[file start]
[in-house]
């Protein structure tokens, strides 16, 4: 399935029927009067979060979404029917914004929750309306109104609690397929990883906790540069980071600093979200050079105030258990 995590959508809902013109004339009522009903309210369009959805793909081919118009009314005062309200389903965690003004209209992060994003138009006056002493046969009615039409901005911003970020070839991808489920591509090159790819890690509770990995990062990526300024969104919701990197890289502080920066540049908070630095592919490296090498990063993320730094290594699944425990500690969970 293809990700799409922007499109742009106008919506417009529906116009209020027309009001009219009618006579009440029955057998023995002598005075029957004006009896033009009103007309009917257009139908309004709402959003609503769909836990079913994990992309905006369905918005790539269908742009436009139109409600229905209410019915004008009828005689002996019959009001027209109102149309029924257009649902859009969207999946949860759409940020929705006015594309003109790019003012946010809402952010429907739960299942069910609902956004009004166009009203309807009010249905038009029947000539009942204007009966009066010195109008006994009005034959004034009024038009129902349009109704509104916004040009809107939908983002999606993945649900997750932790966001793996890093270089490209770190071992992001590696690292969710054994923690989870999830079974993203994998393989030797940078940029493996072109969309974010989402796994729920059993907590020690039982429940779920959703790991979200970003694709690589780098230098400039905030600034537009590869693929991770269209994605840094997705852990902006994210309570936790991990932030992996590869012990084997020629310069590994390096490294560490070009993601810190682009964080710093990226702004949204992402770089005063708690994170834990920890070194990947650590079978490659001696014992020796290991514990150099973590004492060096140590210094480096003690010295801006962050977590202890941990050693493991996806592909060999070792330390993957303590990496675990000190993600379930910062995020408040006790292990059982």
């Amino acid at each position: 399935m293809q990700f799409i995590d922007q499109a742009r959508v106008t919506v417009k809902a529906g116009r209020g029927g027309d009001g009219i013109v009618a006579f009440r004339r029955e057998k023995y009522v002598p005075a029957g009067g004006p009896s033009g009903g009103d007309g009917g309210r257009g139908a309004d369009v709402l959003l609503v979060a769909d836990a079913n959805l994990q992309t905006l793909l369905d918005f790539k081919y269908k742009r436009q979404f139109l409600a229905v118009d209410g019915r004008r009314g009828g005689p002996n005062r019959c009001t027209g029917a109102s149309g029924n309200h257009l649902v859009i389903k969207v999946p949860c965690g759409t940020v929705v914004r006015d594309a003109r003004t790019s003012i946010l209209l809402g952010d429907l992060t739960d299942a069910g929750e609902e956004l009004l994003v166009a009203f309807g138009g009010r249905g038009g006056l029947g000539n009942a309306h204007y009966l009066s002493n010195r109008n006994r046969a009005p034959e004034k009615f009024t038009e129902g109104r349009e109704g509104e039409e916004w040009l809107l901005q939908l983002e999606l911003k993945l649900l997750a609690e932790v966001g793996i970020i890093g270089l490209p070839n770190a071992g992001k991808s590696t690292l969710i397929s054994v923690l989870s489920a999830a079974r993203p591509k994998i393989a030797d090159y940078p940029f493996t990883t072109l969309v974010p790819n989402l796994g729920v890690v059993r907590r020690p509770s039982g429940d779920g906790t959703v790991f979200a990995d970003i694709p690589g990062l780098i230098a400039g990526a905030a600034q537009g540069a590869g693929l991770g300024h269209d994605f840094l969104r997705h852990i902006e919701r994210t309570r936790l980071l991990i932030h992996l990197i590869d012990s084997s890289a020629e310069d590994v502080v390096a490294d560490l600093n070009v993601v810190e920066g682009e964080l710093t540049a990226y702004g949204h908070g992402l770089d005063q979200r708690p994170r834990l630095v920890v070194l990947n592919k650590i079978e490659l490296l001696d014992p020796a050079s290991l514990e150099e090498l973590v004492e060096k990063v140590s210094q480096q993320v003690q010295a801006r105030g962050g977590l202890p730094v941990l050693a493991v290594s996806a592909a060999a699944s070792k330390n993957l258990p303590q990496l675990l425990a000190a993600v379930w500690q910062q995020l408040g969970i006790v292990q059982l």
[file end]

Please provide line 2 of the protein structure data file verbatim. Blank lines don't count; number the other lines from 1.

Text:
């Protein structure tokens, strides 16, 4: 399935029927009067979060979404029917914004929750309306109104609690397929990883906790540069980071600093979200050079105030258990 995590959508809902013109004339009522009903309210369009959805793909081919118009009314005062309200389903965690003004209209992060994003138009006056002493046969009615039409901005911003970020070839991808489920591509090159790819890690509770990995990062990526300024969104919701990197890289502080920066540049908070630095592919490296090498990063993320730094290594699944425990500690969970 293809990700799409922007499109742009106008919506417009529906116009209020027309009001009219009618006579009440029955057998023995002598005075029957004006009896033009009103007309009917257009139908309004709402959003609503769909836990079913994990992309905006369905918005790539269908742009436009139109409600229905209410019915004008009828005689002996019959009001027209109102149309029924257009649902859009969207999946949860759409940020929705006015594309003109790019003012946010809402952010429907739960299942069910609902956004009004166009009203309807009010249905038009029947000539009942204007009966009066010195109008006994009005034959004034009024038009129902349009109704509104916004040009809107939908983002999606993945649900997750932790966001793996890093270089490209770190071992992001590696690292969710054994923690989870999830079974993203994998393989030797940078940029493996072109969309974010989402796994729920059993907590020690039982429940779920959703790991979200970003694709690589780098230098400039905030600034537009590869693929991770269209994605840094997705852990902006994210309570936790991990932030992996590869012990084997020629310069590994390096490294560490070009993601810190682009964080710093990226702004949204992402770089005063708690994170834990920890070194990947650590079978490659001696014992020796290991514990150099973590004492060096140590210094480096003690010295801006962050977590202890941990050693493991996806592909060999070792330390993957303590990496675990000190993600379930910062995020408040006790292990059982």